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10-22-2012 - Independence Day - The 5 Most Important Energy Developments of 2012

10-22-2012 - Independence Day - The 5 Most Important Energy Developments of 2012

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 The most important energy developments of 2012: how countries are planning for Independence Day
1
October 22, 2012
First, a few updates:
 
It looks like sub-2.5% global GDP growth is showing up in the weak outlook provided by some
bell-weather cyclicalcompanies
that reported so far (AMD, APD, BHI, CAT, ETFC, GE, GOOG, IBM, MCD, MSFT, PH). We’re about to seehow resilient an equity market is when one of its key selling points is how expensive bonds are. The recent pick-up inleading indicators suggests that earnings expectations may stabilize early in the new year.
 
September US retail sales were strong and US
housing
data continue to improve, although as noted last week, the degree of housing’s contribution to growth remains the big question. There will be economic headwinds next year even if the fiscalcliff is negotiated down. See October 9
th
EoTM for the full Monty on the fiscal cliff mechanics.
 
We modeled the
President’s tax proposals
on various demographics of high net worth taxpayers
1
. The results: increases ineffective tax rates (as % of adjusted gross income) from 4% to 12%, depending on income, investible assets, stock-bondownership, state of domicile, etc. It’s unlikely to be enacted as scripted unless there’s a Democratic sweep, but its contoursprobably indicate where HNW taxation is eventually heading. We don’t have enough info to analyze Romney’s tax plan incomparable detail. On the latter, the Tax Policy Center released a study indicating that capping itemized deductions at $25k for all taxpayers only offsets 32% of the estimated revenue loss from a 20% reduction in income tax rates.
 
Production, capital spending and export data from
China
show improvement from the weak pace over the summer, althoughdetails reveal a continued decline in manufacturing growth offset by rising gov’t infrastructure spending. China ran a 600billion RMB budget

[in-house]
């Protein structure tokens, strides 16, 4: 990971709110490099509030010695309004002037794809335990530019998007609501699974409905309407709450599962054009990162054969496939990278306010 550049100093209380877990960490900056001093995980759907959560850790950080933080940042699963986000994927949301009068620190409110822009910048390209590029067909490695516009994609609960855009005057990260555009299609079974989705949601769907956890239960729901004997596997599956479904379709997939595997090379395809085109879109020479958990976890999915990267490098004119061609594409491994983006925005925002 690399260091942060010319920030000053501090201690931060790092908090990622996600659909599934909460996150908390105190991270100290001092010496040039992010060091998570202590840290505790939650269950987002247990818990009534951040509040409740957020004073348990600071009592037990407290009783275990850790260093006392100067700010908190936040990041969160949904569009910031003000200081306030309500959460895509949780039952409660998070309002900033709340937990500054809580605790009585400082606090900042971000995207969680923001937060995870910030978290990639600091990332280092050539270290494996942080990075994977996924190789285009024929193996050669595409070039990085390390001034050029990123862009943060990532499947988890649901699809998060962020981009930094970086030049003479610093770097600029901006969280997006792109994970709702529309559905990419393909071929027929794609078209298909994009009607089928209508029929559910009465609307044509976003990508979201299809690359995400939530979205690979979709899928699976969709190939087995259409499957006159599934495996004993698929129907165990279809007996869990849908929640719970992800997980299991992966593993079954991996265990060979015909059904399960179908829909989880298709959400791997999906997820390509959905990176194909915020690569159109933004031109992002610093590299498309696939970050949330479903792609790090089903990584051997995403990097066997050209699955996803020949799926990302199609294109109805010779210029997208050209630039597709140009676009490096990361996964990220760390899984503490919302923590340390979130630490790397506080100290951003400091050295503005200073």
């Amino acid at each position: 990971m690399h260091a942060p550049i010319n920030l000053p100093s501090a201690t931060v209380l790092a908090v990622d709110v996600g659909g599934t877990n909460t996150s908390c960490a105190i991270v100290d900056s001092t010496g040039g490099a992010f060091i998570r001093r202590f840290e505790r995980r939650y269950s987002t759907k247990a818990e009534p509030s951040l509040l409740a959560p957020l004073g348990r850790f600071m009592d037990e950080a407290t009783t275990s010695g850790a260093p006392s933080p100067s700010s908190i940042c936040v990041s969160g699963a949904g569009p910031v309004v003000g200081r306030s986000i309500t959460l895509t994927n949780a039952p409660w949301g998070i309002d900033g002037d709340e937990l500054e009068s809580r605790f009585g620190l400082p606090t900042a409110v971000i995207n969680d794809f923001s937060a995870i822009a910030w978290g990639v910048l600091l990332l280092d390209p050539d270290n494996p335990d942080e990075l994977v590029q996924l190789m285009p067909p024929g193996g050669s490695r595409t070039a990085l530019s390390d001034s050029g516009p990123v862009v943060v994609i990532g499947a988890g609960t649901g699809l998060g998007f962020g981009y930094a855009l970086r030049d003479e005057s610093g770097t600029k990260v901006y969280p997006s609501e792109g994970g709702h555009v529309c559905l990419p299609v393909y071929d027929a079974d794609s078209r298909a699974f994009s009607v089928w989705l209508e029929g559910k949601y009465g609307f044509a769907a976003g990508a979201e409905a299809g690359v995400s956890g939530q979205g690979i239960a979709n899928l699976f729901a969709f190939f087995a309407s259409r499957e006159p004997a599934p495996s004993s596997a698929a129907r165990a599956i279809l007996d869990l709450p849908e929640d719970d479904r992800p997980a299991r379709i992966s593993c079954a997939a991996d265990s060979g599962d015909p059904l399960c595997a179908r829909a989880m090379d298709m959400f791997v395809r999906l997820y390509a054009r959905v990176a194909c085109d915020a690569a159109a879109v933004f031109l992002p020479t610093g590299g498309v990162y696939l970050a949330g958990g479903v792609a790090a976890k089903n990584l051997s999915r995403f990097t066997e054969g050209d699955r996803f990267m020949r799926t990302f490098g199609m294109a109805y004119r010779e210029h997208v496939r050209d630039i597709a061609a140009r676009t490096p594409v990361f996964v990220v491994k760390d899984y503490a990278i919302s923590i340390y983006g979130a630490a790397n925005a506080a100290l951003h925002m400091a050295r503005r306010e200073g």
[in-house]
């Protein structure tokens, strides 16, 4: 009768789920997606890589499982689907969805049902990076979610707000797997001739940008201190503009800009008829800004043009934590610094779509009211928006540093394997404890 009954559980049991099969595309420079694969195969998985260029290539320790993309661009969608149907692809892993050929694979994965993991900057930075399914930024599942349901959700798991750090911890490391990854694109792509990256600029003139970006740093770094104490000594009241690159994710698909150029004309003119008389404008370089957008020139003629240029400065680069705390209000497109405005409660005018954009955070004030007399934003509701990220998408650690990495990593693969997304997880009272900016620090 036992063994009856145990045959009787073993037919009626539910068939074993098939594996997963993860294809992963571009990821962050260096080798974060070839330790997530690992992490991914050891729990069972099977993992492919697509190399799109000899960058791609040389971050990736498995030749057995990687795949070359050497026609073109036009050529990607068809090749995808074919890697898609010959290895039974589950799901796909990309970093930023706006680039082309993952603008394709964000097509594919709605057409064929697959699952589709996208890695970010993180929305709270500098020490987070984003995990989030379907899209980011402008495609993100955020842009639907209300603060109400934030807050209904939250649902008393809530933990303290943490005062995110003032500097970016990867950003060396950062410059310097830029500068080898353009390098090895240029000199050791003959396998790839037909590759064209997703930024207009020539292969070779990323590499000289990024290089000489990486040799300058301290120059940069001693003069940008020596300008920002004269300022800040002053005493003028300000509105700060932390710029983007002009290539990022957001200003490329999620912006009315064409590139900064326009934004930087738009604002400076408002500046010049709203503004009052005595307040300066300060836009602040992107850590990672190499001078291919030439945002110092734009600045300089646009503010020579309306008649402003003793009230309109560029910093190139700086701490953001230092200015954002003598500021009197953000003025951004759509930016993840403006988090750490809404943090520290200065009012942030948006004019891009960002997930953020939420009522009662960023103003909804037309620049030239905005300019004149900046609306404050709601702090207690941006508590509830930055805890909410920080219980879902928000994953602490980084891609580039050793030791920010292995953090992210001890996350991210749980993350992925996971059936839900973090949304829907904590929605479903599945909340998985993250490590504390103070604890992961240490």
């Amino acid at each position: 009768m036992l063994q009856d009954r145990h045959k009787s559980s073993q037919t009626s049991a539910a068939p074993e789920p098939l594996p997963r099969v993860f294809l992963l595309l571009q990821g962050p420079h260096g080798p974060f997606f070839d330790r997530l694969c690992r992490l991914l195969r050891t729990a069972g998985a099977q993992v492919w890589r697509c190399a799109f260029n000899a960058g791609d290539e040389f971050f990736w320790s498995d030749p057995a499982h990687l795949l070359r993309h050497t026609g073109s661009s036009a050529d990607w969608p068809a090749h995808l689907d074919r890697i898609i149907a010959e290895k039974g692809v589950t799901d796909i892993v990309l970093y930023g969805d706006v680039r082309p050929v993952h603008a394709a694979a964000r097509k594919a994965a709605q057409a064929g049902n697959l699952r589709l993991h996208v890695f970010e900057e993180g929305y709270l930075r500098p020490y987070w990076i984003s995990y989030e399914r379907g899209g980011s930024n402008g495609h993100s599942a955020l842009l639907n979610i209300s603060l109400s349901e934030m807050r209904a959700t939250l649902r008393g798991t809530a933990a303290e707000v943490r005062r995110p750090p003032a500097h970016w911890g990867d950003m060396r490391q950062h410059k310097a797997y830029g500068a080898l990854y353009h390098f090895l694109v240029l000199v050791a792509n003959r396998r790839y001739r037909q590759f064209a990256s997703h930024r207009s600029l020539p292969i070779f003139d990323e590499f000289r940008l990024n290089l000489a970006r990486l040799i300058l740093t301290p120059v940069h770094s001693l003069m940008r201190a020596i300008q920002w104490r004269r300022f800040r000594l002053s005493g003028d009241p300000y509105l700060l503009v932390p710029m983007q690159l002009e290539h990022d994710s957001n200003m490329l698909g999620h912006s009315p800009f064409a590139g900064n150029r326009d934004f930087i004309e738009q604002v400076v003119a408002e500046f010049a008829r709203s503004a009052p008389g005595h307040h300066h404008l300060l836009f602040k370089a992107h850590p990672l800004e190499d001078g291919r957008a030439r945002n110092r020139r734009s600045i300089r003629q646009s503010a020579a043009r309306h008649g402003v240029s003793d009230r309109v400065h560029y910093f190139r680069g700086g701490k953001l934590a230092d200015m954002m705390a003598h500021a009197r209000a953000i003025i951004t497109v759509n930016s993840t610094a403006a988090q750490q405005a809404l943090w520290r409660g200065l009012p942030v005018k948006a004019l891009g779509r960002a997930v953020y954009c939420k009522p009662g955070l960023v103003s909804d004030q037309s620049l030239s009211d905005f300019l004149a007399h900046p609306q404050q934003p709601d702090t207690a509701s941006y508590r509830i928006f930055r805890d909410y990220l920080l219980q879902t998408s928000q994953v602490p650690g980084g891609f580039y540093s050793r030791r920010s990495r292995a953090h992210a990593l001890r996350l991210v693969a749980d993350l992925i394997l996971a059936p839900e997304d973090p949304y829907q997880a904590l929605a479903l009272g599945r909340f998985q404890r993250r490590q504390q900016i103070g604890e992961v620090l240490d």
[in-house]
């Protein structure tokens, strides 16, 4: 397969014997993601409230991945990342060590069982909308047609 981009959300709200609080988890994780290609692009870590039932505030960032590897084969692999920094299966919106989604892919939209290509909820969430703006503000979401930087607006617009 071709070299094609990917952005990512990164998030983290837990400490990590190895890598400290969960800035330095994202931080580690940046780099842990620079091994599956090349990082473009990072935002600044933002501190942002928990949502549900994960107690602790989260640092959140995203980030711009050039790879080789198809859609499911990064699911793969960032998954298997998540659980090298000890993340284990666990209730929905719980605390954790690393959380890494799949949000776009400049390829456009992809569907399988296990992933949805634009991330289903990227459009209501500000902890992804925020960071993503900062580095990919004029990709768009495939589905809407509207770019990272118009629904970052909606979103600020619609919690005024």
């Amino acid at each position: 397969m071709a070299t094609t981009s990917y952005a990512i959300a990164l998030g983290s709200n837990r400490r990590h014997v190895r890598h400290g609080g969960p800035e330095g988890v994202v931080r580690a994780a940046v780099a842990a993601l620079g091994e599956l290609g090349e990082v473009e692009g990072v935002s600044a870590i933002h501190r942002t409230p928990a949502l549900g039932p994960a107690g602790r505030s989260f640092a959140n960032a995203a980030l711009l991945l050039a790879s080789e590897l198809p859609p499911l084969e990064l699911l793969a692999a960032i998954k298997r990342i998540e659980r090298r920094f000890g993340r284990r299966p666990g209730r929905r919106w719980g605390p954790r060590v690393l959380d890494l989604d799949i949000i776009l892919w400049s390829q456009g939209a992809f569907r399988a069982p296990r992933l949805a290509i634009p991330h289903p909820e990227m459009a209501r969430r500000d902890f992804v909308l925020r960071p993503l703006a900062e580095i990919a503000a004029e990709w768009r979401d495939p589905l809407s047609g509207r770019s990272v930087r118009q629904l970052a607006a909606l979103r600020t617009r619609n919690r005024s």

surplus
through September, and targets an 800 bn RMB budget
deficit 
this year. I wouldn’t argue thatall that gov’t spending is going to have a huge productivity benefit, but it should keep things moving. Chinese earningsgrowth and business climate surveys remain weak, an unsurprising consequence of excess industrial capacity.
 
In
Europe
, financial markets continue to rally in the Periphery. Five -year Spanish credit spreads have fallen below 3%from over 6% last July, and without the ECB firing a single shot (e.g. buying any bonds). The economic data is still bad (acollapse in auto sales similar to 2009), but now it’s just “run-of-the-mill” terrible instead of “look-out-for-that-bank/country-it’s-about-to-default” terrible. What is impossible to assess: the ability of Southern Europe to withstand rising social andpolitical pressures of massive unemployment. Also: watch out for France, where there is a large, growing economic gap vs.Germany, and where its President is resisting German demands for centralized budgetary supervision.
Our annual energy discussion with Vaclav
Every year, I sit down with Vaclav Smil from the University of Manitoba to discuss “the year in energy”. Vaclav is one of theworld’s foremost experts on energy issues, and has written over 30 books and 300 papers on the subject. In this note, we walk through what Vaclav identified as the 5 notable energy developments of 2012
2
:
energy independence initiatives in the US,Europe and Japan; geopolitical implications of rising Chinese oil demand; and another rough year for the electric car
.The political backdrop in the Middle East, European concerns about natural gas dependence on Russia, and lingering concernsabout nuclear power after Fukushima are factors driving countries to seek greater energy independence. In the US, prospects forenergy independence rely mostly on domestically produced oil and natural gas, while in Europe and Japan, they rely on risingrenewable energy targets. What’s remarkable is the official sector confidence in Germany and Japan that the transition cost torenewables will be manageable. One indicative data point: the cost of building connections between offshore wind farms andthe electricity grid (
excluding